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Celebration

When I was asked earlier this week if I would create a blog on Celebration, the very first thing I thought of was the song “Celebration” by Kool & The Gang.  You know this song!  The one from 1980 that is played at every wedding reception you have ever attended.  Well, if you don’t know this song or just need to get in the mood to read a blog on celebration take a couple of minutes to listen to this song again

I do apologize because you will be singing this song the rest of the day. Did you notice that this video has been watched over 22 million times? We really want to Celebrate something. What did you Celebrate this last week? Was it the snow on Tuesday? Perhaps it is the sun and 70 degree day that we will have today. Are you too worried about something or stressed to celebrate the little things in life? In Matthew 6:25-34, we are told not to worry that God will take care of us. God is going to feed us, give us something to drink and clothes to wear. I just hope it is not Kool’s outfit from his video!

Celebrate good times, come on! (Let’s celebrate)

Earlier this week I was able to hear the story of two missionaries that ZPC supports in Mongolia. Twenty years ago, when they started, Mongolia had less than 10 Christians.  Most of the people in Mongolia are either Buddhist or Muslims. The Buddhist population believes in reincarnation. They are told that if you have been bad in this life you will be reincarnated as a goat or stray dog. The Muslim population is told if their family does not sacrifice a sheep on the mountain, they are destined for a fiery after-life.

Over Easter, we remember that Jesus Christ died on the cross to forgive us our sins. He has been our sacrificial lamb. But wait, then he beat death and rose to heaven (Luke 24:1-35). That is why today in Mongolia there are over 45,000 Christians.  These new Christians are truly celebrating Christ our Savior. This is a perfect week to talk about Celebration! 

What are you going to celebrate today, this week, this year? Can we all remember the Easter Celebration in September? Can we carry this Celebration with us every day? Can we invite someone else to join us in the Celebration?

So I believe that Kool & The Gang had it correct when they said:

“There’s a party goin’ on right here

A celebration to last throughout the years

So bring your good times, and your laughter too

We gonna celebrate your party with you

Come on now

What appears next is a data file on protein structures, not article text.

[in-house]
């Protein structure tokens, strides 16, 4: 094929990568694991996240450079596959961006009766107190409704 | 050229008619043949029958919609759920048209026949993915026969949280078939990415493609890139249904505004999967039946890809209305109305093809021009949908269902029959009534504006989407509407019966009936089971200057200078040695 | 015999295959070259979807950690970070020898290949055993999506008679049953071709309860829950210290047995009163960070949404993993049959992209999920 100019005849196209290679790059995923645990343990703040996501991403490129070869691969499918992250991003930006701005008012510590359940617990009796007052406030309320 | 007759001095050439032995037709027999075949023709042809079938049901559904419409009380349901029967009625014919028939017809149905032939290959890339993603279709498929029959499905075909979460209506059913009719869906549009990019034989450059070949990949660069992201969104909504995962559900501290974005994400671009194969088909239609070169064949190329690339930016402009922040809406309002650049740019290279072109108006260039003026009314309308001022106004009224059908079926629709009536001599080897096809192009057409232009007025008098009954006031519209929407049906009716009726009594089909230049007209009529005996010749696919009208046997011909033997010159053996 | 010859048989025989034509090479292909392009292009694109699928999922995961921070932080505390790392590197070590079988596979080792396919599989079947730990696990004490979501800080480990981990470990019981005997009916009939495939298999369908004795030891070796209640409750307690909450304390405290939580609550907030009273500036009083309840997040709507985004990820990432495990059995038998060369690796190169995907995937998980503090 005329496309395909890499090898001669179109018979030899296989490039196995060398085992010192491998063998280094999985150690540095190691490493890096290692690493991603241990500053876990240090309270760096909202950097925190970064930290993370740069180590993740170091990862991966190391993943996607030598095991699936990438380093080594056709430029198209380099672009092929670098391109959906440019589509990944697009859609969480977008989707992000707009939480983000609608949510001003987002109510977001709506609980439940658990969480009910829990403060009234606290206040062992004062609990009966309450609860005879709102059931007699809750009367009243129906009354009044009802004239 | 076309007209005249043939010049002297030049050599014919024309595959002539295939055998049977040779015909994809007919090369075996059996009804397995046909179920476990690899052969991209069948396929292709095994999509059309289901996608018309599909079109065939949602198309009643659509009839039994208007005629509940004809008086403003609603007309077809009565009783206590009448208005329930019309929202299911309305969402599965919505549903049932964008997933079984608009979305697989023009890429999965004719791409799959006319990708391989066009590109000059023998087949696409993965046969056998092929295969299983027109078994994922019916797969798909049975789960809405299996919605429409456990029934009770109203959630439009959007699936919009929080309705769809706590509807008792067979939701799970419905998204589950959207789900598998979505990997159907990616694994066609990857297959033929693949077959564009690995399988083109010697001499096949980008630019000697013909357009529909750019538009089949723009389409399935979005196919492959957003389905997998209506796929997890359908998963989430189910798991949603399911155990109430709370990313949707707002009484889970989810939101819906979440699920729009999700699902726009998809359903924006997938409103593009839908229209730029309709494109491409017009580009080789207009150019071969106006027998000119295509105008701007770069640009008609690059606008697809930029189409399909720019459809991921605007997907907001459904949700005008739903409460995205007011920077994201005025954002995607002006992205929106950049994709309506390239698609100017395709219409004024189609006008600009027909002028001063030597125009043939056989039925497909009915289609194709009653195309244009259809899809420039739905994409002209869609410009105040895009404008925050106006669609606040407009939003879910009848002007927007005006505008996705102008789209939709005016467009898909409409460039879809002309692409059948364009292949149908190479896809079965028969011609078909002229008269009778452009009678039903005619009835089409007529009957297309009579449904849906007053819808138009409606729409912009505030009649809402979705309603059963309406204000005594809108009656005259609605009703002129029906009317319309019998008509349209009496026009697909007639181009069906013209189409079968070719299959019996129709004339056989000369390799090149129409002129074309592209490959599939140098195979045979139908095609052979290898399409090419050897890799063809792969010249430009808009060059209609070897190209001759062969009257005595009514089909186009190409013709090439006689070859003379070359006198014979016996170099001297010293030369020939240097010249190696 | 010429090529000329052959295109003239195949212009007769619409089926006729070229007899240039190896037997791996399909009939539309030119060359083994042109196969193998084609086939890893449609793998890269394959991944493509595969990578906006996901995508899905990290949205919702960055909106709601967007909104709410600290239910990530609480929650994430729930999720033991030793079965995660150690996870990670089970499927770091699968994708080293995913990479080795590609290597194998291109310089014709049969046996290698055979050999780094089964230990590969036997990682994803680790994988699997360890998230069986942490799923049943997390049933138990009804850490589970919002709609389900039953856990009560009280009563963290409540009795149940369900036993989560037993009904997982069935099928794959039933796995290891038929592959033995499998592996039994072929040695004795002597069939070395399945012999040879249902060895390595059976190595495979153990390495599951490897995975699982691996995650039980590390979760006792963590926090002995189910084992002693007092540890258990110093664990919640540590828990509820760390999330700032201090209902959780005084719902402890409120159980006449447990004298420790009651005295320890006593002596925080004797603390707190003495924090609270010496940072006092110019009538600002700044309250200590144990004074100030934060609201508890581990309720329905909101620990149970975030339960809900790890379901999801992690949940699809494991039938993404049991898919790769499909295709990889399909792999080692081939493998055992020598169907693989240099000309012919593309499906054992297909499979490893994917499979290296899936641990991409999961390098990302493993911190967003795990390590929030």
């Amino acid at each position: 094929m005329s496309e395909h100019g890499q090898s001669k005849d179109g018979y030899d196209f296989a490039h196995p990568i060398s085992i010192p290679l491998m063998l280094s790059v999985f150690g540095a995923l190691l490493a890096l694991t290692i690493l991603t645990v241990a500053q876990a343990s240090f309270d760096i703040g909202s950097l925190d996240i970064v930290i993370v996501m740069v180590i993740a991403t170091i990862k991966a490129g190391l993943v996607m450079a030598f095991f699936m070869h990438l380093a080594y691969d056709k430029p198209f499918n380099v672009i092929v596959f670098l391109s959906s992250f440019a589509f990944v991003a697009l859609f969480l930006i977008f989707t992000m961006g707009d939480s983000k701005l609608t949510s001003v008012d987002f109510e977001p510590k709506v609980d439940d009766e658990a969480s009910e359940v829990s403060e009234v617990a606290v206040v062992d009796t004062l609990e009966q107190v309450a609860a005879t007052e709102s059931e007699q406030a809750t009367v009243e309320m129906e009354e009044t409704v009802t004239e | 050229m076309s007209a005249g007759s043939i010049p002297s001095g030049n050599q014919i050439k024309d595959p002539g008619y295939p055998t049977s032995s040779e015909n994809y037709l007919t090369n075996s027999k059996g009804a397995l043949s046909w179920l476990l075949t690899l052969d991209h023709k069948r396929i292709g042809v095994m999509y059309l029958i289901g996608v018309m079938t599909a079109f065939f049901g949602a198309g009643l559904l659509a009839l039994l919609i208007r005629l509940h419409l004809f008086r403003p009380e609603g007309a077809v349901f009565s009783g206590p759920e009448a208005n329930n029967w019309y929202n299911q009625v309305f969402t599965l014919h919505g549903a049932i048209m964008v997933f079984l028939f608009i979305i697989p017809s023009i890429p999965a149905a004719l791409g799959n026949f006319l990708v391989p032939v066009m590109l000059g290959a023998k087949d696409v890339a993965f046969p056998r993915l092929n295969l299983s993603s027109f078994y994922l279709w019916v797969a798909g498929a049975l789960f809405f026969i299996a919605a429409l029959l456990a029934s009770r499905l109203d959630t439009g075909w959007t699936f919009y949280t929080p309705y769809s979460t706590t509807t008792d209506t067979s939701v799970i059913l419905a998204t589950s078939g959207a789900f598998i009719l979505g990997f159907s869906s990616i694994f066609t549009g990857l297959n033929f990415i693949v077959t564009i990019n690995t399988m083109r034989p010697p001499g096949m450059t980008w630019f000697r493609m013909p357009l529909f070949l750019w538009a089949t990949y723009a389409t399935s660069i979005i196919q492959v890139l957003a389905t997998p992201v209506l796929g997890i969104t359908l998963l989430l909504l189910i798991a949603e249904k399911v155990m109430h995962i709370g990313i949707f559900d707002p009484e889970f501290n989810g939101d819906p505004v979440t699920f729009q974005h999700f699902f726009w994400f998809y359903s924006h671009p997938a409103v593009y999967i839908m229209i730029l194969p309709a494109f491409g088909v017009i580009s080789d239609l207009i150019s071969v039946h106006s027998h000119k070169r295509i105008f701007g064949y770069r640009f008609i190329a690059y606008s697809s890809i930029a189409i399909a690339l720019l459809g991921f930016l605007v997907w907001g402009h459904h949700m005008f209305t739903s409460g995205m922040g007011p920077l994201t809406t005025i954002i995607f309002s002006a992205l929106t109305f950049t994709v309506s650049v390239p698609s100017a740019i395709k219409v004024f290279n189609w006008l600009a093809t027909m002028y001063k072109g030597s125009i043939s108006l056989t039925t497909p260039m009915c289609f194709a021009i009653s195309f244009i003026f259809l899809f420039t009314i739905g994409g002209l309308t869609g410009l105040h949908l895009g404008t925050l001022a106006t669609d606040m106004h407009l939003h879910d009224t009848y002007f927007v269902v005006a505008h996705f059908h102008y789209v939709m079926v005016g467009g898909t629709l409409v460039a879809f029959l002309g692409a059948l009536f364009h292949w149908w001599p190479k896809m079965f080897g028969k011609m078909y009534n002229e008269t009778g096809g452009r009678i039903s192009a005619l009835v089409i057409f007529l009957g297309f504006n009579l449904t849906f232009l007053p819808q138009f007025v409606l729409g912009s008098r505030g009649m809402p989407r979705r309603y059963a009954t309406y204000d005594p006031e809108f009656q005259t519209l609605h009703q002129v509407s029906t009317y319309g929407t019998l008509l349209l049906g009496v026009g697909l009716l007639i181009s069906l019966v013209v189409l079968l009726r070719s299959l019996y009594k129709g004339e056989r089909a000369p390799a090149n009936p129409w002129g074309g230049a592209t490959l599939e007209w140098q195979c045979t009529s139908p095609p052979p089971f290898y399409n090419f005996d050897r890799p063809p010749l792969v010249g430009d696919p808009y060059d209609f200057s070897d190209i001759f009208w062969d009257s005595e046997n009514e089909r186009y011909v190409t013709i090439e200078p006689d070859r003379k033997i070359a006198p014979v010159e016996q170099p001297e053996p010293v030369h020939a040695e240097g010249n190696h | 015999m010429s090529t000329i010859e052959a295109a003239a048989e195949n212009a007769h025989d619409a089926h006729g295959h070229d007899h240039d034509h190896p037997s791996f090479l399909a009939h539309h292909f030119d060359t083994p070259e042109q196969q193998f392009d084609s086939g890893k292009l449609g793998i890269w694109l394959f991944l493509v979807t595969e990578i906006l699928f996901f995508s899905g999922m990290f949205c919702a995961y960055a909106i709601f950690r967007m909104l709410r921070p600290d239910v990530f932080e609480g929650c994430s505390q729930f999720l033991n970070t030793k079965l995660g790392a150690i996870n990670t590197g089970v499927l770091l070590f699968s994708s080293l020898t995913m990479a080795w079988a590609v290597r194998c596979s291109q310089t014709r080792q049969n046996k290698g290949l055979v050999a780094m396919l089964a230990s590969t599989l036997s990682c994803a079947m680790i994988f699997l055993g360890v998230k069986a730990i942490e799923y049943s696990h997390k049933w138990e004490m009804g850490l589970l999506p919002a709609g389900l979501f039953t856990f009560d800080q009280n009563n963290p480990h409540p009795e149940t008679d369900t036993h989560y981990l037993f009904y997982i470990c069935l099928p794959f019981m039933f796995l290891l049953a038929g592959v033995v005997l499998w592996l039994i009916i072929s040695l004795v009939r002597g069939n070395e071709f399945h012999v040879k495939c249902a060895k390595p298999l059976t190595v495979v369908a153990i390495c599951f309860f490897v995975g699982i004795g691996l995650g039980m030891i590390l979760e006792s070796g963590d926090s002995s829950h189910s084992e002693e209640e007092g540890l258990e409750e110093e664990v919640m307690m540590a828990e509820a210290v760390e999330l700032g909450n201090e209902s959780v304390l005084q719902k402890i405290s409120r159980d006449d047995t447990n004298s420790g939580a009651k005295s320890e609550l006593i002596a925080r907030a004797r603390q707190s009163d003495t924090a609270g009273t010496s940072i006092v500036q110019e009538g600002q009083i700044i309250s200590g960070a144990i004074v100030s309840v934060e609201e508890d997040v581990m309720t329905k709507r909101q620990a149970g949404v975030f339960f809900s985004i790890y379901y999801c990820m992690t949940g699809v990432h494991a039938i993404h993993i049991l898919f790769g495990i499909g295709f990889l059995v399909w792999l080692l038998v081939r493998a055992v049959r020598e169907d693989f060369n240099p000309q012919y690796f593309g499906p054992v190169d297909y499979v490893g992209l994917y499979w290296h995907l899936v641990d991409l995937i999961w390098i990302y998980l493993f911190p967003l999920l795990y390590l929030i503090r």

CELEBRATION”

Posted by Kurt Strueh with

Worship

As a child, I believed that worship was something confined within the walls of a church, reserved for a particular people at a particular hour on Sunday morning and that the only mode by which to express said worship was through music. The truth that God continually leads me to, however, is that worship has no confines. It is neither bound by space nor time and most importantly, it is not something set aside for the saints. Worship is something that finds us all. We are all worshipers. Its inevitable, something or someone is always going to attract our attentions and affections. Louie Giglio in his book “The Air I Breathe” puts it this way, “Whatever we value most will ultimately determine who we are and what or who we worship. If we worship money, we become greedy at the core of our heart. If we worship some sinful habit, that same sin will grip our soul and poison our character. If we worship stuff, our life will become material, void of eternal significance.” What we worship, what we love, we become.

The truth that we are all worshipers takes on an even greater significance as a Christ follower. Worship isn’t confined to a 20 minute experience once a week on Sunday morning, but rather worship is the way by which we, as Christ followers, express ourselves to God, individually and as a church. Worship is a practice that forms us into Christlikeness. Realizing the significance of worship as a Christ follower should change us. The goal becomes not to simply get the church to raise their hands, clap, sing louder, sing the right songs or feel good when they walk out of the doors on Sunday morning, but for the church to become the kinds of people who use their hands for good the rest of the week. The goal is not simply to create a worship service, but for our worship service to create a certain kind of church in the world.

Perhaps the psalmist says it best in Psalm 115. “Not to us, O Lord, not to us, but to Your name be glory, because of Your love and faithfulness.” The Psalmist goes on to contrast this first verse by exposing the idols and gods that we tend to give our attention and affection to.

“Their gods are metal and wood,
 handmade in a basement shop:


Carved mouths that can’t talk,

Painted eyes that can’t see,


Tin ears that can’t hear,

Molded noses that can’t smell,


Hands that can’t grasp,

Feet that can’t walk or run,

Throats that never utter a sound.”

And to sum it all up in verse 8, 
”Those who make them have become just like them, they have become just like the gods in which they trust.” Whatever we worship, and we all worship something, we become. We become what we love. So in the immortal words of Mr. Bo Diddley, “Who do you love?”

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